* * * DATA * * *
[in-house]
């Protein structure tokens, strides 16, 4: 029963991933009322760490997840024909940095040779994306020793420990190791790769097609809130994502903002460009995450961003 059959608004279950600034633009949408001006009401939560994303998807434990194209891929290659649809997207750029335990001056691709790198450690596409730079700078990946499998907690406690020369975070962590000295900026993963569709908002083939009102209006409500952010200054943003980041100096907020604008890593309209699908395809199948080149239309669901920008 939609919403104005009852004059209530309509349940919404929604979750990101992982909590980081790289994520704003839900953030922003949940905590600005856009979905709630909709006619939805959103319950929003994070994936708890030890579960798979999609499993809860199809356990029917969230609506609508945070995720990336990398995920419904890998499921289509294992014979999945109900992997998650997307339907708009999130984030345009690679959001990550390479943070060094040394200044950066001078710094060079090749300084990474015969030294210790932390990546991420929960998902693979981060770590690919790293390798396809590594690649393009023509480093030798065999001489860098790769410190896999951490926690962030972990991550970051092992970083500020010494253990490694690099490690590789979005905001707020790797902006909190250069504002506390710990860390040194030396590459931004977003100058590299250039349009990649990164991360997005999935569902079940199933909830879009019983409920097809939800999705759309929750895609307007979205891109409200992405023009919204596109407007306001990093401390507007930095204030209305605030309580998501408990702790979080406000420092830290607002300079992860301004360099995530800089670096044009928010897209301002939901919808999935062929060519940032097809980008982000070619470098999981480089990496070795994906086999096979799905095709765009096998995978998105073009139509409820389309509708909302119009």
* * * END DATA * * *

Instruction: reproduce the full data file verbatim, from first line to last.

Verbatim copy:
[in-house]
């Protein structure tokens, strides 16, 4: 029963991933009322760490997840024909940095040779994306020793420990190791790769097609809130994502903002460009995450961003 059959608004279950600034633009949408001006009401939560994303998807434990194209891929290659649809997207750029335990001056691709790198450690596409730079700078990946499998907690406690020369975070962590000295900026993963569709908002083939009102209006409500952010200054943003980041100096907020604008890593309209699908395809199948080149239309669901920008 939609919403104005009852004059209530309509349940919404929604979750990101992982909590980081790289994520704003839900953030922003949940905590600005856009979905709630909709006619939805959103319950929003994070994936708890030890579960798979999609499993809860199809356990029917969230609506609508945070995720990336990398995920419904890998499921289509294992014979999945109900992997998650997307339907708009999130984030345009690679959001990550390479943070060094040394200044950066001078710094060079090749300084990474015969030294210790932390990546991420929960998902693979981060770590690919790293390798396809590594690649393009023509480093030798065999001489860098790769410190896999951490926690962030972990991550970051092992970083500020010494253990490694690099490690590789979005905001707020790797902006909190250069504002506390710990860390040194030396590459931004977003100058590299250039349009990649990164991360997005999935569902079940199933909830879009019983409920097809939800999705759309929750895609307007979205891109409200992405023009919204596109407007306001990093401390507007930095204030209305605030309580998501408990702790979080406000420092830290607002300079992860301004360099995530800089670096044009928010897209301002939901919808999935062929060519940032097809980008982000070619470098999981480089990496070795994906086999096979799905095709765009096998995978998105073009139509409820389309509708909302119009």